Effect of TDA1 deletion on cell cycle state in S. cerevisiae during nutrient limitation
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Protein kinases are enzymes which phosphorylate other proteins and often play critical regulatory roles in cellular metabolism. We studied the effects of deletion of the TDA1 gene in Saccharomyces cerevisiae. TDA1 encodes a protein kinase of largely unknown function in yeast, but its human ortholog, NUAK1, has been implicated in oncogenesis. We initially examined the growth rate or the mean rate of increase in size of tda1 mutants. These preliminary studies showed that homozygous diploid tda1 mutants have an approximately 15-20% reduced growth rate in galactose and glycerol media, compared to the wild-type. These results suggest loss of TDA1 leads to a nutrient-specific metabolic deficiency. In order to elucidate the effect of the tda1 deletion on metabolism, asynchronous yeast cultures were grown in chemostats in glycerol and ammonium nutrient-limited media. Individual cells from both tda1Δ and WT samples taken at different dilution rates were analyzed for budding index and DNA content using flow cytometry. This analysis examines the cell cycle state of a yeast population under specific nutrient limitation at a given dilution rate. Glycerol and nitrogen limitations were tested. We found that the mutant seems to have a reduced ability to produce glycerol. These experiments provide valuable data on the metabolic function of Tda1p and its role in the relationship between cell division and metabolism.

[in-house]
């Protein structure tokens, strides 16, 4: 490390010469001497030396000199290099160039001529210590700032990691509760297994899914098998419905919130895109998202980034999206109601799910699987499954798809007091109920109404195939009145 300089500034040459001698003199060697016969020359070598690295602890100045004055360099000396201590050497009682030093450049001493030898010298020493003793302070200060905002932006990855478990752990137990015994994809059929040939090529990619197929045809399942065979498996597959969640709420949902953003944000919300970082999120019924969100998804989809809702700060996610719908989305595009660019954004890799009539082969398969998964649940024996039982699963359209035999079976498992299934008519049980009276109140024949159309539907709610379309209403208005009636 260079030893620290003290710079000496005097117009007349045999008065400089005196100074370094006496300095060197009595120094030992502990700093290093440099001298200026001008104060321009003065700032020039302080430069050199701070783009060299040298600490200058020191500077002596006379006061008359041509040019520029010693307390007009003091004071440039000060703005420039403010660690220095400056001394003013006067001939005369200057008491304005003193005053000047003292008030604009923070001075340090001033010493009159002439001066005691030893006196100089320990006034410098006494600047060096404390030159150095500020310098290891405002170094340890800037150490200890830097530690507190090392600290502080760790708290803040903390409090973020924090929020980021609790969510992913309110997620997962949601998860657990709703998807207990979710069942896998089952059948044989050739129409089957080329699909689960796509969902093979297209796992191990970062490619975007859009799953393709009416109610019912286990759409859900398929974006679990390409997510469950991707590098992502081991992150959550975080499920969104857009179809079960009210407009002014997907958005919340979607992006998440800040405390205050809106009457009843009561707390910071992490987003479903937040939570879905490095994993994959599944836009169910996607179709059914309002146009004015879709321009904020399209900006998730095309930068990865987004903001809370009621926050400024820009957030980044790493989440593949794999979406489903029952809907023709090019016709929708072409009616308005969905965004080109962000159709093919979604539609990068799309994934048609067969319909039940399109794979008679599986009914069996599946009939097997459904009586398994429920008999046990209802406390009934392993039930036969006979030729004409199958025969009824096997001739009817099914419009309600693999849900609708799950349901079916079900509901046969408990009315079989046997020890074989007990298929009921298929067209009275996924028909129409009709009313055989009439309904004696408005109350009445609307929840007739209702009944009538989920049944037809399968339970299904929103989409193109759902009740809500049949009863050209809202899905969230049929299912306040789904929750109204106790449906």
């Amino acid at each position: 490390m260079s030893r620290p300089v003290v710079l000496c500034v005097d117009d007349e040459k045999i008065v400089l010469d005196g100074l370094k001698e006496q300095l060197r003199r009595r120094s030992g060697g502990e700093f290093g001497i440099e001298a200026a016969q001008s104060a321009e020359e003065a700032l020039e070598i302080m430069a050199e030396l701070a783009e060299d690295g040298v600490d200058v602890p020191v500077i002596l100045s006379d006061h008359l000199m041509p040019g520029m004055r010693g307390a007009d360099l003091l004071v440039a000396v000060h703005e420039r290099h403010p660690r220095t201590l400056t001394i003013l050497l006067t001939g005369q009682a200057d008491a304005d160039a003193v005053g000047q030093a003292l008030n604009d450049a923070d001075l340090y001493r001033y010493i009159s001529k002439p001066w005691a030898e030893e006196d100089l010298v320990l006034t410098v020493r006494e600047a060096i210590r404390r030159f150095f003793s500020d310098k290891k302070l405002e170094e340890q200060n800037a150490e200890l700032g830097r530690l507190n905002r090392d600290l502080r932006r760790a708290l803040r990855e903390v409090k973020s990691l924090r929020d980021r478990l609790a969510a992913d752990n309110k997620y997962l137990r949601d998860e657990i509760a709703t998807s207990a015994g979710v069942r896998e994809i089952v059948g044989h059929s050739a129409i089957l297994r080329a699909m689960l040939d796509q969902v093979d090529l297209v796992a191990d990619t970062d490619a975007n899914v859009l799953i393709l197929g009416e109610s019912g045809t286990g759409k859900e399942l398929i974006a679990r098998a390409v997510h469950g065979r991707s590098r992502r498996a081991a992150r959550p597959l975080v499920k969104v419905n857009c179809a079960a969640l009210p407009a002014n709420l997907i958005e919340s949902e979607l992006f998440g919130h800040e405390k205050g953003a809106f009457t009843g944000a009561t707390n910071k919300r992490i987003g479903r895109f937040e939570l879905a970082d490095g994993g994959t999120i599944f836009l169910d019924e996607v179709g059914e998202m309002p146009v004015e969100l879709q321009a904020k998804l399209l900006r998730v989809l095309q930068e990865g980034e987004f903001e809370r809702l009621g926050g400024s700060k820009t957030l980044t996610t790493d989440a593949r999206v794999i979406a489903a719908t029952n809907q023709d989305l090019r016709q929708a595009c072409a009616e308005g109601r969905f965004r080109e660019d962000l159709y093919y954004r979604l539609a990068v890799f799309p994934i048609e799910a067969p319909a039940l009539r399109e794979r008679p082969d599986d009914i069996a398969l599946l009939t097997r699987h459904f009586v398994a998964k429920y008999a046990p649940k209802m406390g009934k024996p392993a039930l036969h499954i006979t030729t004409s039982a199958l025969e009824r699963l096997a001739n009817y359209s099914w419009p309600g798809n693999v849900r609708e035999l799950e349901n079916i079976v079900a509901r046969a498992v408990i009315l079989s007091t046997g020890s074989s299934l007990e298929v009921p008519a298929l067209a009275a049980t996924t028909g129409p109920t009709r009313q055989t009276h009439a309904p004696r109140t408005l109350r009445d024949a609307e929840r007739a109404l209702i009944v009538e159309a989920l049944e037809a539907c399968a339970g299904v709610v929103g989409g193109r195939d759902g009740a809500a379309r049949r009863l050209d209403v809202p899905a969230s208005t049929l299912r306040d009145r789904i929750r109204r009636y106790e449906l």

Hoover, Evelyn 1991- (2012). Effect of TDA1 deletion on cell cycle state in S. cerevisiae during nutrient limitation. Honors and Undergraduate Research. Available electronically from